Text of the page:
March 5, 2014

March is “Nutrition Month”

By Julie Suchanek, MBA, MT (ASCP)
Metropolitan Medical Laboratory, PLC

A gluten-free diet is a diet that excludes the protein gluten, which is found in grains such as wheat, barley, rye, and derivatives of those grains. A strict life-long gluten-free diet is treatment for those diagnosed with celiac disease (1 percent of Americans), and is also used by those suffering from non-celiac gluten sensitivity (estimated 6 percent of Americans) or wheat allergy (0.01-0.03 percent).

New Guidelines from FDA

On August 5, 2013, the FDA published a final rule defining “gluten-free” for food labeling. A food may be labeled as “gluten-free” if it does not contain any of the following:

1. An ingredient that is any type of wheat, rye, barley, or crossbreeds of these grains.
2. An ingredient derived from these grains that has not been processed to remove gluten.
3. An ingredient derived from these grains that has been processed to remove gluten if it results in the food containing 20 or more parts per million (ppm) gluten.

Manufacturers will have one year from the publication date to bring their labels into compliance. Many manufacturers strive for even stricter gluten levels (<10 ppm).

Foods that Contain Gluten

In general, the following list is a sampling of foods may contain gluten unless they’re labeled as gluten free: beer, breads, cakes and pies, candies, cereals, cookies and crackers, croutons, french fries, gravies, imitation meat or seafood, matzo, pastas, processed luncheon meats, salad dressings, sauces (including soy sauce), seasoned rice mixes, seasoned snack foods (such as potato and tortilla chips), self-basting poultry, soups and soup bases, and vegetables in sauce.

Foods that are Naturally Gluten Free

Fresh foods without any processing or additives that are naturally gluten free include fruits, vegetables, most dairy products, meat, and beans/seeds/nuts in their natural unprocessed form.

U.S. Gluten-Free Market

An increasing number of food manufacturers have risen to the challenge of producing more gluten-free products. The U.S. gluten-free market was $4.2 billion in 2012, and is predicted to grow to $6.6 billion by 2017. On average, a recent study showed that gluten-free products were 242 percent more expensive than the same products with gluten.

Celiac Disease

Celiac disease is the world’s most common genetic autoimmune disorder. According to Dr. Alessio Fasano, a member of the Medical Advisory Board for the Celiac Disease Foundation, “There must be some environmental factors that explain why most people eat gluten all their lives and stay healthy, and others lose their tolerance. And it could happen at any time. Some people don’t become celiac until they are in their 70s. You’re not out of the woods at any age.”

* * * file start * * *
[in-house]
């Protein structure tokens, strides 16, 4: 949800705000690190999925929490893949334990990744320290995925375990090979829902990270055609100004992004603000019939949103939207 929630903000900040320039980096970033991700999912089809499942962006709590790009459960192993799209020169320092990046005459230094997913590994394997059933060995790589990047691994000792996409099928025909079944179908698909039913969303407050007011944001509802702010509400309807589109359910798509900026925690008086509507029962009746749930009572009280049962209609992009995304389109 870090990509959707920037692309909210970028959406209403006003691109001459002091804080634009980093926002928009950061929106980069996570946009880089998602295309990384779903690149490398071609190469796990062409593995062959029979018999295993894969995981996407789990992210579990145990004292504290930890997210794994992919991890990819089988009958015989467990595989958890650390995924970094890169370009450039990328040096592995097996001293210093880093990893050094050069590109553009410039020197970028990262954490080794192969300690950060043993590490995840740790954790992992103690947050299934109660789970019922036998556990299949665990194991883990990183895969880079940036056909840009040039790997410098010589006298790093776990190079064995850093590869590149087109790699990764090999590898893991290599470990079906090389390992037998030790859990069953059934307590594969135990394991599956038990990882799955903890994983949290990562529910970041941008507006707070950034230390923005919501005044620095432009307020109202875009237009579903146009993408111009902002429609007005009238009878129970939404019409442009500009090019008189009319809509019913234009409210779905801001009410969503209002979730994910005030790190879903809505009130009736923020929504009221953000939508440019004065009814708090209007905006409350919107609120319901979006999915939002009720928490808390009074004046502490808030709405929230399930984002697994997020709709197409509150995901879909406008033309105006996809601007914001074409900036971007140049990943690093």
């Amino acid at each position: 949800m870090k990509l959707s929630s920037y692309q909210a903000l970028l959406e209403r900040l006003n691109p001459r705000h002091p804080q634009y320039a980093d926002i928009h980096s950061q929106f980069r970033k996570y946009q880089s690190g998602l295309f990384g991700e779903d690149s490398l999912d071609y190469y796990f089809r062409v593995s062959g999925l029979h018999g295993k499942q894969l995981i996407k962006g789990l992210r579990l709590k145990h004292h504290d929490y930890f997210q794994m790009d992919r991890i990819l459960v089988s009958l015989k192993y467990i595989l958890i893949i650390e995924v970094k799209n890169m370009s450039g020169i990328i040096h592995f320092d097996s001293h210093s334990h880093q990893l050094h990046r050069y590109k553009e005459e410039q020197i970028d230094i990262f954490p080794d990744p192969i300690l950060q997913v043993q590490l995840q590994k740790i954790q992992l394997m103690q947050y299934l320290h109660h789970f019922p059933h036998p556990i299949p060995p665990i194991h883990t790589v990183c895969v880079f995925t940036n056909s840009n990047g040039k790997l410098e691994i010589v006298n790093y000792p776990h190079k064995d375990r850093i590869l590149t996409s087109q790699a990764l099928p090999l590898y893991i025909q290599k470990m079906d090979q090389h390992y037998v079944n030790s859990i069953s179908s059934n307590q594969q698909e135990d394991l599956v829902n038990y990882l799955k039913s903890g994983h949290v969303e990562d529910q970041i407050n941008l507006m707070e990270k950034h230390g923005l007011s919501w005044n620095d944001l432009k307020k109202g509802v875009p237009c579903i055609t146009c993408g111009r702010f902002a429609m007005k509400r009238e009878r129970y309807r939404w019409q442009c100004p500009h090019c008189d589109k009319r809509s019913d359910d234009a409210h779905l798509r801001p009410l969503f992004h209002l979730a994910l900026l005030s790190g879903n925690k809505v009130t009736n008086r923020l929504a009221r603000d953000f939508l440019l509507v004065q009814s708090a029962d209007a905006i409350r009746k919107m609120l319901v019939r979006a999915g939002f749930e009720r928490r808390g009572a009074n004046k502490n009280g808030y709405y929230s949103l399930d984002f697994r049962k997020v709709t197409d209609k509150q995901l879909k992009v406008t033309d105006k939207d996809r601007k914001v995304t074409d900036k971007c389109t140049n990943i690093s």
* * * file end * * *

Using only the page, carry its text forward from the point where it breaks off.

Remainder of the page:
Dr. Fasano continues, “We also know that prevalence is rising and we’re in the midst of an epidemic. Based on our study, it seems that prevalence has doubled every 15 years in North America. Why? I think it goes back to the microbiome. There are antibiotics; our diet has changed; we travel more. There have been so many changes in the past 50 years.”

Testing

For accurate results, a gluten-free diet should not be started before the blood tests and intestinal biopsy are done. For celiac disease, anti-tissue transglutaminase (tTG-IgA) is a screening blood antibody test that is commonly used. For food allergies, IgE blood tests can be used.

Diagnosis

An endoscopic biopsy of the small intestine (performed by a gastroenterologist) is the standard way to diagnose celiac disease. According to Dr. Fasano, “…the average time [to a confirmed diagnosis] is still 5-6 years, and many still go undiagnosed. The problem is that it’s such a clinical chameleon. Some people have no gastrointestinal symptoms whatsoever, and no one presents in the same way. The most common way that it presents itself is anemia, but this, too, is changing over time.”

In addition, not all people who react negatively to gluten have celiac disease. The symptoms of non-celiac gluten sensitivity are similar to those of celiac disease. People who are gluten sensitive show symptoms after eating gluten, but will not have intestinal damage and have no celiac disease antibodies.

As Metropolitan Medical Laboratory celebrates our 100th year in 2014, your good health continues to be our passion. If you think you have celiac disease or gluten sensitivity, talk to your doctor about getting tested before you start a gluten-free diet.

Metropolitan Medical Laboratory, PLC is one of the largest accredited laboratories in the states of Illinois and Iowa, and has provided this community with quality laboratory services for 100 years. Visit www.metromedlab.com. See Metro’s NEWEST location at the intersection of John Deere Road & 53rd Street in Moline:

5401 44th Avenue Drive
Moline, Illinois 61265
Phone (309) 736-7370;
Fax (309) 736-7344
Hours: Mon.-Fri. 7 am – 6 pm;
Sat. 8 am – noon

Tell your doctor, “I want to go to Metro.

Filed Under: Health & Wellness